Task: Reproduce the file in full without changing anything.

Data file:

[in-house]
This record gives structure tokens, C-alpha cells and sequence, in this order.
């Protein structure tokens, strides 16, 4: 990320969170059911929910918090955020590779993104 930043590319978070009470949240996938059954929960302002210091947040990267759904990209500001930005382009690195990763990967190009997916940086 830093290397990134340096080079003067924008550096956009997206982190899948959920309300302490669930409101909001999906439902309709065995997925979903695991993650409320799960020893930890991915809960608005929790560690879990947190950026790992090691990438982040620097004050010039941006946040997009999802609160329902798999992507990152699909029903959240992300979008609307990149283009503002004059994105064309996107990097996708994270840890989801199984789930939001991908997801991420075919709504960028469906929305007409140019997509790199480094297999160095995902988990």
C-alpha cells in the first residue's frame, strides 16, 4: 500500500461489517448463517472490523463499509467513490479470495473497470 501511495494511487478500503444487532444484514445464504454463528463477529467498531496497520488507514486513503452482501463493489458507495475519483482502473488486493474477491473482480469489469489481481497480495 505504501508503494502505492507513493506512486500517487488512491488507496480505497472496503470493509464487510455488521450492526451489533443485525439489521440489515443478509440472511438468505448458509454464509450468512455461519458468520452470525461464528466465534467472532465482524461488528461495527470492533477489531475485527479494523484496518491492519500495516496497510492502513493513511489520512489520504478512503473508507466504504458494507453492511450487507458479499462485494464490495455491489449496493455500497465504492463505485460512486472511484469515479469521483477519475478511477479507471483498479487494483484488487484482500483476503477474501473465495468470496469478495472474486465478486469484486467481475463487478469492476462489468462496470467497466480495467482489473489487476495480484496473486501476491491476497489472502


[in-house]
This record gives structure tokens, C-alpha cells and sequence, in this order.
């Protein structure tokens, strides 16, 4: 990320969170059911929910918090955020590779993104 930043590319978070009470949240996938059954929960302002210091947040990267759904990209500001930005382009690195990763990967190009997916940086 830093290397990134340096080079003067924008550096956009997206982190899948959920309300302490669930409101909001999906439902309709065995997925979903695991993650409320799960020893930890991915809960608005929790560690879990947190950026790992090691990438982040620097004050010039941006946040997009999802609160329902798999992507990152699909029903959240992300979008609307990149283009503002004059994105064309996107990097996708994270840890989801199984789930939001991908997801991420075919709504960028469906929305007409140019997509790199480094297999160095995902988990």
C-alpha cells in the first residue's frame, strides 16, 4: 500500500461489517448463517472490523463499509467513490479470495473497470 501511495494511487478500503444487532444484514445464504454463528463477529467498531496497520488507514486513503452482501463493489458507495475519483482502473488486493474477491473482480469489469489481481497480495 505504501508503494502505492507513493506512486500517487488512491488507496480505497472496503470493509464487510455488521450492526451489533443485525439489521440489515443478509440472511438468505448458509454464509450468512455461519458468520452470525461464528466465534467472532465482524461488528461495527470492533477489531475485527479494523484496518491492519500495516496497510492502513493513511489520512489520504478512503473508507466504504458494507453492511450487507458479499462485494464490495455491489449496493455500497465504492463505485460512486472511484469515479469521483477519475478511477479507471483498479487494483484488487484482500483476503477474501473465495468470496469478495472474486465478486469484486467481475463487478469492476462489468462496470467497466480495467482489473489487476495480484496473486501476491491476497489472502